For a while now I've been very curious about Damascus. When you want to say something is "far" but "still in Montgomery County," you invoke the name of this small-ish town (it officially has more people than Burtonsville) way the hell out where Montgomery County shakes hands with Frederick, Carroll and Howard. It seems as physically and psychologically far as you can get from the glitz of Chevy Chase or the grit of Silver Spring, which judging by the things I heard from the mouth of my former roommate who grew up there, might be a fair assessment.

Before I went there on an obscure errand last weekend, what I knew about Damascus was that a) there's nothing to do here because b) it's illegal to buy or possess alcohol here and has been since the 1880’s so c) we go to Jimmie Cone. I went to a driving school where all of the instructors were cops, and they would tell stories about kids who died in horrible accidents are going to or coming from this ice cream stand. Surely Jimmie Cone must be good, I thought, if kids are willing to die for it.

In the business district, three roads meet at an awkward intersection. There's an elementary school and a library; a CVS and a McDonald's; and two strip malls. It reminded me of Burtonsville. Except at the center of Damascus is Jimmie Cone, an unassuming little box with a big green canopy and a parking lot surrounded by picnic tables. What sets it apart is that, on a Friday night, it looks like the entire town showed up for ice cream. The menu is simple: two flavors of soft-serve, two flavors of frozen yogurt, and a list of toppings, among them jimmies. (If you don’t already know, jimmies are another word for “sprinkles.”) A small ice cream is $1.66.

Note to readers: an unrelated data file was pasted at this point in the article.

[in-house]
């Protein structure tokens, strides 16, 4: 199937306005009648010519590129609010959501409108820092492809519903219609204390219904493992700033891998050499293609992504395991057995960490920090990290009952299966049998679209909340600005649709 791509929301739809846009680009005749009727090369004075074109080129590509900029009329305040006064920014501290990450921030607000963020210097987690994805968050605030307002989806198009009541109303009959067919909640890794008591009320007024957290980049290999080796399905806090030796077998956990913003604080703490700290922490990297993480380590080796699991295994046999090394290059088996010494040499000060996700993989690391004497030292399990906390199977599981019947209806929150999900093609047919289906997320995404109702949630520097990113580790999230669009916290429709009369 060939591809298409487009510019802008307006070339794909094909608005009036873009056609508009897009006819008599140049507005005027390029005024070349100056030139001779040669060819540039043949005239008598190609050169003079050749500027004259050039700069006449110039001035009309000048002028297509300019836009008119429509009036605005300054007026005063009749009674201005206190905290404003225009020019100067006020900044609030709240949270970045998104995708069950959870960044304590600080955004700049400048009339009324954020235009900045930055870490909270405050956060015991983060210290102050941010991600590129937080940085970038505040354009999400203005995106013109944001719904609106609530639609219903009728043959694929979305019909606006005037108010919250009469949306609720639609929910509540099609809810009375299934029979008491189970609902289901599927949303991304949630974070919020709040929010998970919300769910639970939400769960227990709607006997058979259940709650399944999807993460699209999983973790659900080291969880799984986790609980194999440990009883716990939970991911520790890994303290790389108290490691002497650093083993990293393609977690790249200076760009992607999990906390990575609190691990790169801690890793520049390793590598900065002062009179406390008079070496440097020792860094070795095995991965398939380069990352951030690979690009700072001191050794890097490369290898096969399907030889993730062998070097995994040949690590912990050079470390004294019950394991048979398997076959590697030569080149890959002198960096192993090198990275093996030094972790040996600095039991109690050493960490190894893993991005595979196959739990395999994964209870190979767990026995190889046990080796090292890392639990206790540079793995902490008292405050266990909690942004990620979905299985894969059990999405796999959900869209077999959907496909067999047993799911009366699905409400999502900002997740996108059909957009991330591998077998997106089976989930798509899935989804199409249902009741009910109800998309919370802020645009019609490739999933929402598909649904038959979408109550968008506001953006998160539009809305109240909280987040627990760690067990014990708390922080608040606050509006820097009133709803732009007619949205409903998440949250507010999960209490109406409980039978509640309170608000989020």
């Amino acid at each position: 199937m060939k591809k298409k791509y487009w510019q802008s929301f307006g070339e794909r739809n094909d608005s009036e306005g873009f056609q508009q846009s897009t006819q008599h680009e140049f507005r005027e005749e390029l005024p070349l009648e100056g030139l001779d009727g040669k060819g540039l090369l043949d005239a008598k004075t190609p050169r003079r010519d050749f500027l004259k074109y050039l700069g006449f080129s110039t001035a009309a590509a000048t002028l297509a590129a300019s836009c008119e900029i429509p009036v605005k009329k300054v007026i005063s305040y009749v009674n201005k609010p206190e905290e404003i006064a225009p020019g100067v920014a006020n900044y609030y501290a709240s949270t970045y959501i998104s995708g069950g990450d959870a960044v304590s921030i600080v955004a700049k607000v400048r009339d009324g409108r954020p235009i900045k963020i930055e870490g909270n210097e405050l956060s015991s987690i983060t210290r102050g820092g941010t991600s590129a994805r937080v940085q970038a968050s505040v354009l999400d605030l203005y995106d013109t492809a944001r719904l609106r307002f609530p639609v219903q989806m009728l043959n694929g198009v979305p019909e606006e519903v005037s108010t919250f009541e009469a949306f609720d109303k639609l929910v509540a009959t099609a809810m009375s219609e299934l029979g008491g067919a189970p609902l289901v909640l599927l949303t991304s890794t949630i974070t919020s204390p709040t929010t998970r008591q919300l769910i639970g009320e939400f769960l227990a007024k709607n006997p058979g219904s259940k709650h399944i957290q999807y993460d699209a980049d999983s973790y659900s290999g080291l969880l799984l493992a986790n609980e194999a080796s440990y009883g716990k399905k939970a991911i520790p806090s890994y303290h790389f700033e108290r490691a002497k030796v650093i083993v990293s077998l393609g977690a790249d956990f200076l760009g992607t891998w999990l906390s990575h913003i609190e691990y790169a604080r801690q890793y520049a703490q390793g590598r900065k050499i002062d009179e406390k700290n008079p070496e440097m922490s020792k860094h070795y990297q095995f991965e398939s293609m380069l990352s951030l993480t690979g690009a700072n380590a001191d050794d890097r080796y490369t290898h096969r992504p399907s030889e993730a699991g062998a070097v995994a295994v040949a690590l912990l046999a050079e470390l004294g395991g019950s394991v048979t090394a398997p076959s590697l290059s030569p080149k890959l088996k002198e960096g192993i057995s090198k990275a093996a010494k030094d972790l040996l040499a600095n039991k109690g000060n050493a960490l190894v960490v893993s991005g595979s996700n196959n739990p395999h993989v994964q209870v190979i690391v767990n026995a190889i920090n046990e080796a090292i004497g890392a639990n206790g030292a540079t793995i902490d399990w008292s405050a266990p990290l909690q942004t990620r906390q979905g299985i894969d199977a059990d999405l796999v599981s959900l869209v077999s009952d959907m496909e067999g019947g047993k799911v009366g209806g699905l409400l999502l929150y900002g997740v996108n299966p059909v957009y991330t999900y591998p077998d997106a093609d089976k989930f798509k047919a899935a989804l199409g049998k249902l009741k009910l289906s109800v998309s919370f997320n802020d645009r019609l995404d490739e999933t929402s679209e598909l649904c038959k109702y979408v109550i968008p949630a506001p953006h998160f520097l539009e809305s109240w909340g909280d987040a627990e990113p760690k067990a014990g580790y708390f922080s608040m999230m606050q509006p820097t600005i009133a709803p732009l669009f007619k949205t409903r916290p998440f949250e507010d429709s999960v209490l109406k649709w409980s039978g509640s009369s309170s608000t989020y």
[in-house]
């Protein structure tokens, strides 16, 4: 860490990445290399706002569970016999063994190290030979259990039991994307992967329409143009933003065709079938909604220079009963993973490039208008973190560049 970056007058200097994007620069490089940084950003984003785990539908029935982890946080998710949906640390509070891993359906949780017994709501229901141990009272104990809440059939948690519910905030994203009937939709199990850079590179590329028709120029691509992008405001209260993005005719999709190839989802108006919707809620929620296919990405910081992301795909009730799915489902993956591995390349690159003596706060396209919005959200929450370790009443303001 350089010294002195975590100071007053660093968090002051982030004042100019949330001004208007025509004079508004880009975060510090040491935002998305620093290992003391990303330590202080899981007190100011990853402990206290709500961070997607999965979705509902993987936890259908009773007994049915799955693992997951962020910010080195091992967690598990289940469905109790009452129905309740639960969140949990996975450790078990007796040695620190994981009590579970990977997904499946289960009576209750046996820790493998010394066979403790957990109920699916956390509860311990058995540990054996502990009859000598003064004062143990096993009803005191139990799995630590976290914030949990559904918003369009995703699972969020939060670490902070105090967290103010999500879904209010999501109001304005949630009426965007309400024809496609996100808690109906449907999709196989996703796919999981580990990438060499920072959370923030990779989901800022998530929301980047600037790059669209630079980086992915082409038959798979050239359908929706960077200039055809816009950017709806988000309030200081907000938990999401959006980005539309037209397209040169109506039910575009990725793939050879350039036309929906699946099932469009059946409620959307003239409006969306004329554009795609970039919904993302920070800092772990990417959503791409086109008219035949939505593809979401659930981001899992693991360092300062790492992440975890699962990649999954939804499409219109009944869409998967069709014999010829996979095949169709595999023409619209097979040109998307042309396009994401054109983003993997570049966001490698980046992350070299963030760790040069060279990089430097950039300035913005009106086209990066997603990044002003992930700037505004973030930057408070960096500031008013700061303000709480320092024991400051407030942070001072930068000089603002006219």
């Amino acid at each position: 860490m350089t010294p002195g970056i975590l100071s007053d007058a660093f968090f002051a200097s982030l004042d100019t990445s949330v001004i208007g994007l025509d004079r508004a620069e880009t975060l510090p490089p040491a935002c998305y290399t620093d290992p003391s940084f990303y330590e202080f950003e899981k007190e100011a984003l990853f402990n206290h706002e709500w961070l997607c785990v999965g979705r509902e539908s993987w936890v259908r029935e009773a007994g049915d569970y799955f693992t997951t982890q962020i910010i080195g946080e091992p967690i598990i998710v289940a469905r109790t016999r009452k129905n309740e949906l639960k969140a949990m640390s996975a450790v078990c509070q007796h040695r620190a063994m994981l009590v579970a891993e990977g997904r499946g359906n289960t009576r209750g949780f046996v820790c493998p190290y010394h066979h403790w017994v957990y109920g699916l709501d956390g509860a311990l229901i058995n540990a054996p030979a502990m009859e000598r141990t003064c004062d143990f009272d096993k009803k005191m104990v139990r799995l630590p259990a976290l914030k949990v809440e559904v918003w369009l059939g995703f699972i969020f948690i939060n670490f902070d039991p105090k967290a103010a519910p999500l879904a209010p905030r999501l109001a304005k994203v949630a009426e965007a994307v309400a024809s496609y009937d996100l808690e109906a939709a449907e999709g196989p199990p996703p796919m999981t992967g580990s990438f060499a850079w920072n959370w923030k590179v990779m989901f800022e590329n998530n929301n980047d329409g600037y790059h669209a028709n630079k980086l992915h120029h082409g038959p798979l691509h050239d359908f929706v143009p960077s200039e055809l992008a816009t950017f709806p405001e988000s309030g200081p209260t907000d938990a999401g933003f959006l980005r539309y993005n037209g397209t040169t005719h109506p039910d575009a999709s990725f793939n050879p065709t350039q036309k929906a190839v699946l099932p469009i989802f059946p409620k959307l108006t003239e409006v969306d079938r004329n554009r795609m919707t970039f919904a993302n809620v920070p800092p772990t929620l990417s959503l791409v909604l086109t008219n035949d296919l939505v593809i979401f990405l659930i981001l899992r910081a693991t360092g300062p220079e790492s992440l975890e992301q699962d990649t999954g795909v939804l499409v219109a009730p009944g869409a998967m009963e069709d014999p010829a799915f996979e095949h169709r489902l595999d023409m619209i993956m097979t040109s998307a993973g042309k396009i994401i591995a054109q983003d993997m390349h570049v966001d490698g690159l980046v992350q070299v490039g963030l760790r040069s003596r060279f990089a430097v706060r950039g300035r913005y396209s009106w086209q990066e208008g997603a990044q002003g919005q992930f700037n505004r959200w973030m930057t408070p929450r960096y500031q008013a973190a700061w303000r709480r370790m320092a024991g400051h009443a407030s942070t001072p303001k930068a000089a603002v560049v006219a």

This place is worlds away from Rockville, where I spent a year and a half at Gifford's selling four-dollar scoops of ice cream. But both places are community institutions, gathering places made relevant when the temperature rises and the schools let out. While it doesn't scream "city" like Rockville Town Square does, you could say Jimmie Cone contributes to the urban realm as well.

Why do people come here for ice cream and not the McDonald's across the street? It's cheap. It's close to home. But, most importantly, it's community. You may know the family who started it in 1962. Your kids/your neighbors' or friends' kids may work behind the counter. Or you expect to run into people you know. This place fosters those relationships in a community more so than any chain could because it is a product of its location. You can only experience Jimmie Cone in Damascus or their second store in Mount Airy, a few miles away.